The bi-state Delaware River and Bay Authority recently announced it would pay $1.5 million a year to develop a master plan for new, redesigned ferry vessels.
Considering the DRBA’s costly debacle the last time it rebuilt its ferries, this alone should set off alarm bells in New Jersey and Delaware.
In the early 1990s, the authority spent about $5 million per vessel to renovate most of them, an efficient way to keep the service running. But the authority board decided to make one of them, the Twin Capes, “like a cruise ship” and “one of the premier ferry vessels in the nation.” Officials imagined dinner cruises and possibly even casino gaming, instead of just ferrying people between North Cape May and Lewes, Delaware.
The luxury Twin Capes cost $27 million and started service in 1996. It found almost no new business, but in 2000 a U.S. Food and Drug Administration inspection found “very significant unsanitary conditions.” After three rounds of failed food tests the following month, the FDA ordered the ferry’s food service to close.
The fourth deck added to the Twin Capes made it less stable, and in 2002 passengers waited two hours at sea in a storm while a docking place was prepared for it.
Their luxury ferry dreams never realized, the DRBA overseers put the Twin Capes up for sale in 2010. No one wanted it and six years later it was scuttled to be part of an artificial reef in the Atlantic.
Tom Cook, executive director of the DRBA, said last month its goal is to “execute a plan for the future. The possibilities are endless.” But apparently the possibilities for transportation across Delaware Bay begin and end with new vessels.
The DRBA for decades has resisted considering the possibility of a bridge, which would have extraordinary advantages for the traveling public. Crossing a 17-mile bridge would save drivers more than an hour over waiting for and taking a ferry. People could travel between the states whenever they want, 24 hours a day, seven days a week, instead of trying to fit into the limited sailings of the ferry vessels. The capacity to handle travelers would be vastly increased and it would be a boon to tourism in both states. And carbon emissions would be greatly reduced.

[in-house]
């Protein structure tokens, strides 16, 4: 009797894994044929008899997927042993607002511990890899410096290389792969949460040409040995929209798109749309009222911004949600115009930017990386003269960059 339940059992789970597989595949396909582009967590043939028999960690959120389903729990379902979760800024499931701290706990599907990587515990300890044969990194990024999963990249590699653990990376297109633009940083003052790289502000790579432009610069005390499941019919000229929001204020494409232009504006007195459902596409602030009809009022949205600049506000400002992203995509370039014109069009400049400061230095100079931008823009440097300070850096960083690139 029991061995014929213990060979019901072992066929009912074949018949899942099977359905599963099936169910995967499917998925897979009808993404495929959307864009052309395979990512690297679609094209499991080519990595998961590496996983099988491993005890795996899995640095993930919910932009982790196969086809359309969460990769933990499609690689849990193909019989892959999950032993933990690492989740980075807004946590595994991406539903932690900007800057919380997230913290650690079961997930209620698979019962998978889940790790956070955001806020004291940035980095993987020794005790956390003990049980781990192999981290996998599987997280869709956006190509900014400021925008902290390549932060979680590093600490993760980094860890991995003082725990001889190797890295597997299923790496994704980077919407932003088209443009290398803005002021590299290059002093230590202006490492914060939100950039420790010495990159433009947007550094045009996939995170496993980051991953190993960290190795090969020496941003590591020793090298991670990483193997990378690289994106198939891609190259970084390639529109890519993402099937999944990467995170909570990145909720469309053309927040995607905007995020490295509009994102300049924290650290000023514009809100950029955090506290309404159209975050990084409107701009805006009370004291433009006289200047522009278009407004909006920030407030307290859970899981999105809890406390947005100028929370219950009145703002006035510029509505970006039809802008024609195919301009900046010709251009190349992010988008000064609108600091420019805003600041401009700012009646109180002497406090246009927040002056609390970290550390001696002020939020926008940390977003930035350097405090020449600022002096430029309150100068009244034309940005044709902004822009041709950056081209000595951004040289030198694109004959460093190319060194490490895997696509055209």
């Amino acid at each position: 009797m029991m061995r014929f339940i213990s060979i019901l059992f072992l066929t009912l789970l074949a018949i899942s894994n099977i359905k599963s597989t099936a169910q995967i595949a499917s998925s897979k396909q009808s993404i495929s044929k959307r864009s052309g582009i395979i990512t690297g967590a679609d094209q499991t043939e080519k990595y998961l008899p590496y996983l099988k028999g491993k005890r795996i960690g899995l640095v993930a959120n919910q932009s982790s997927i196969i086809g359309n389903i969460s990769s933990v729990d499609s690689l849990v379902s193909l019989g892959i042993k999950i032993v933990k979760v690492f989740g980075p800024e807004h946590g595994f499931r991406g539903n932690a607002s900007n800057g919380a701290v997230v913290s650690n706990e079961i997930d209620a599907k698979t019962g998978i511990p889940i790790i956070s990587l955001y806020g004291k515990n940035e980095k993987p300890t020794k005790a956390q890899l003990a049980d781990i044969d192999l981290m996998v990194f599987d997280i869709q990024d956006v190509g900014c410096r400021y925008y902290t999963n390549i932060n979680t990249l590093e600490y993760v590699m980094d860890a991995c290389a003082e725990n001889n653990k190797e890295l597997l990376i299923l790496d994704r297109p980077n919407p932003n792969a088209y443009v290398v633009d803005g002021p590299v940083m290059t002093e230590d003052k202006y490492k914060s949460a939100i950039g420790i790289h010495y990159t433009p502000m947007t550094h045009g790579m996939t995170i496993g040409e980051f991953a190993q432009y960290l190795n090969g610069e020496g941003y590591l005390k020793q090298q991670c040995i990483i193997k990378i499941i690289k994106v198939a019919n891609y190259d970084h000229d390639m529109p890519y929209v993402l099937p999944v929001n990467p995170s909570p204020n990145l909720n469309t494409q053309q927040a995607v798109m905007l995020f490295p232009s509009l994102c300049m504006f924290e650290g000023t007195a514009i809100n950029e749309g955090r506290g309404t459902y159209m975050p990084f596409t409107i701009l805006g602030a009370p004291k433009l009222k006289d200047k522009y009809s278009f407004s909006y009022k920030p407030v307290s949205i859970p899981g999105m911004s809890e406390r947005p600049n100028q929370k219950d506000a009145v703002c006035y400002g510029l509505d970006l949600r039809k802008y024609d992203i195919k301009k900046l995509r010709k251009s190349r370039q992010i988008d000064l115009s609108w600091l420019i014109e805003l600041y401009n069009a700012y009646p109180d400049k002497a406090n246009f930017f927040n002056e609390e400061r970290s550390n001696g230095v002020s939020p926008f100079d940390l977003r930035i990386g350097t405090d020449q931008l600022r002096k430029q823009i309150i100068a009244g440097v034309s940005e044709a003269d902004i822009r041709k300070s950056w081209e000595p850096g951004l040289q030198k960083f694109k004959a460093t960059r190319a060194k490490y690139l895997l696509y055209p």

The public and officials in both states have pressed the DRBA to consider a bridge. In 2003, then-Assemblyman Jeff Van Drew and a counterpart in the Delaware Senate called for a bridge feasibility study. The DRBA chairman estimated a bridge would cost $1 billion, which in today’s dollars would be $1.4 billion — but no study was done, then or since.
This is an especially favorable time to consider a bridge. Interest rates have never been lower, so bonding would be as inexpensive as it gets. The federal government is looking to spend more trillions on infrastructure projects. And bridge users could contribute significant toll money and still get a bargain over the $50 the ferry is charging (and a bit more in summer) for a vehicle with two people.
To see how it’s done, look down the coast to the Chesapeake Bay Bridge-Tunnel, also 17 miles long and built in the 1990s entirely with bonds covered by tolls, not taxes. And that span over deep water and two shipping channels required a costly tunnel. In shallow Delaware Bay, low-level trestles and a simple suspension or cable-stayed span over the single shipping channel would be used.
A Cape-Lewes bridge would be a dramatic improvement for travelers and the economies of the two states, and may be the most cost-effective connection in the long run. But the public and officials in both states won’t know if DRBA officials continue to avoid considering a bridge.